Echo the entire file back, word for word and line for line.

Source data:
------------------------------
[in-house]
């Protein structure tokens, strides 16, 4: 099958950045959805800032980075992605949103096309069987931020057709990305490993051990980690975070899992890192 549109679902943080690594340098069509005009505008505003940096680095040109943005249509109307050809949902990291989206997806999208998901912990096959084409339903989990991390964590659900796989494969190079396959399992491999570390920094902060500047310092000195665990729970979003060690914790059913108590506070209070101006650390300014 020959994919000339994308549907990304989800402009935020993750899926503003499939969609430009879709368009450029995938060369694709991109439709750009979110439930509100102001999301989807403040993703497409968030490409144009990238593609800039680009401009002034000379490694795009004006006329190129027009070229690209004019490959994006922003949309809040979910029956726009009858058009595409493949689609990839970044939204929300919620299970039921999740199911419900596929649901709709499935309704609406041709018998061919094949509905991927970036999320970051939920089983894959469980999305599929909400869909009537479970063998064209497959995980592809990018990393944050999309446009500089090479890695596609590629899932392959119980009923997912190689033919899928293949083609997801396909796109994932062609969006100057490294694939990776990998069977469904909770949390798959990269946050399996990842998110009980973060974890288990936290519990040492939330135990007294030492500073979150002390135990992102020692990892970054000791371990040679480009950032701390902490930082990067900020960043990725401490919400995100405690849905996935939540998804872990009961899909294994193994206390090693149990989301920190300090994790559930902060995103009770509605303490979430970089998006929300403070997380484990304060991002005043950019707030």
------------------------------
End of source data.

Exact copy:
[in-house]
């Protein structure tokens, strides 16, 4: 099958950045959805800032980075992605949103096309069987931020057709990305490993051990980690975070899992890192 549109679902943080690594340098069509005009505008505003940096680095040109943005249509109307050809949902990291989206997806999208998901912990096959084409339903989990991390964590659900796989494969190079396959399992491999570390920094902060500047310092000195665990729970979003060690914790059913108590506070209070101006650390300014 020959994919000339994308549907990304989800402009935020993750899926503003499939969609430009879709368009450029995938060369694709991109439709750009979110439930509100102001999301989807403040993703497409968030490409144009990238593609800039680009401009002034000379490694795009004006006329190129027009070229690209004019490959994006922003949309809040979910029956726009009858058009595409493949689609990839970044939204929300919620299970039921999740199911419900596929649901709709499935309704609406041709018998061919094949509905991927970036999320970051939920089983894959469980999305599929909400869909009537479970063998064209497959995980592809990018990393944050999309446009500089090479890695596609590629899932392959119980009923997912190689033919899928293949083609997801396909796109994932062609969006100057490294694939990776990998069977469904909770949390798959990269946050399996990842998110009980973060974890288990936290519990040492939330135990007294030492500073979150002390135990992102020692990892970054000791371990040679480009950032701390902490930082990067900020960043990725401490919400995100405690849905996935939540998804872990009961899909294994193994206390090693149990989301920190300090994790559930902060995103009770509605303490979430970089998006929300403070997380484990304060991002005043950019707030």